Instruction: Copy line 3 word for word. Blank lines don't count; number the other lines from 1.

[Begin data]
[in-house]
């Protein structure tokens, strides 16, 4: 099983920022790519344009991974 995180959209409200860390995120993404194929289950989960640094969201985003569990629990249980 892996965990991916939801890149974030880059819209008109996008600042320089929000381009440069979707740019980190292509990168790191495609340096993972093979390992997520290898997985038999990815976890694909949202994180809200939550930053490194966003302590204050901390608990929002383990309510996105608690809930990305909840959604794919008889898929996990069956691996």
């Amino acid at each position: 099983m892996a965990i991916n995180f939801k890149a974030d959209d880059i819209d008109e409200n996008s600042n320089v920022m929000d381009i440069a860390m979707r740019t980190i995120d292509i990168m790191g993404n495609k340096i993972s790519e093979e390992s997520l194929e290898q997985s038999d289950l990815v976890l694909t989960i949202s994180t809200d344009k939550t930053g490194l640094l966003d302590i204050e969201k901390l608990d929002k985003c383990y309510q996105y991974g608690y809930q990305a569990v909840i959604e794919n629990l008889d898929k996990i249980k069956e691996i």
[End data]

């Amino acid at each position: 099983m892996a965990i991916n995180f939801k890149a974030d959209d880059i819209d008109e409200n996008s600042n320089v920022m929000d381009i440069a860390m979707r740019t980190i995120d292509i990168m790191g993404n495609k340096i993972s790519e093979e390992s997520l194929e290898q997985s038999d289950l990815v976890l694909t989960i949202s994180t809200d344009k939550t930053g490194l640094l966003d302590i204050e969201k901390l608990d929002k985003c383990y309510q996105y991974g608690y809930q990305a569990v909840i959604e794919n629990l008889d898929k996990i249980k069956e691996i």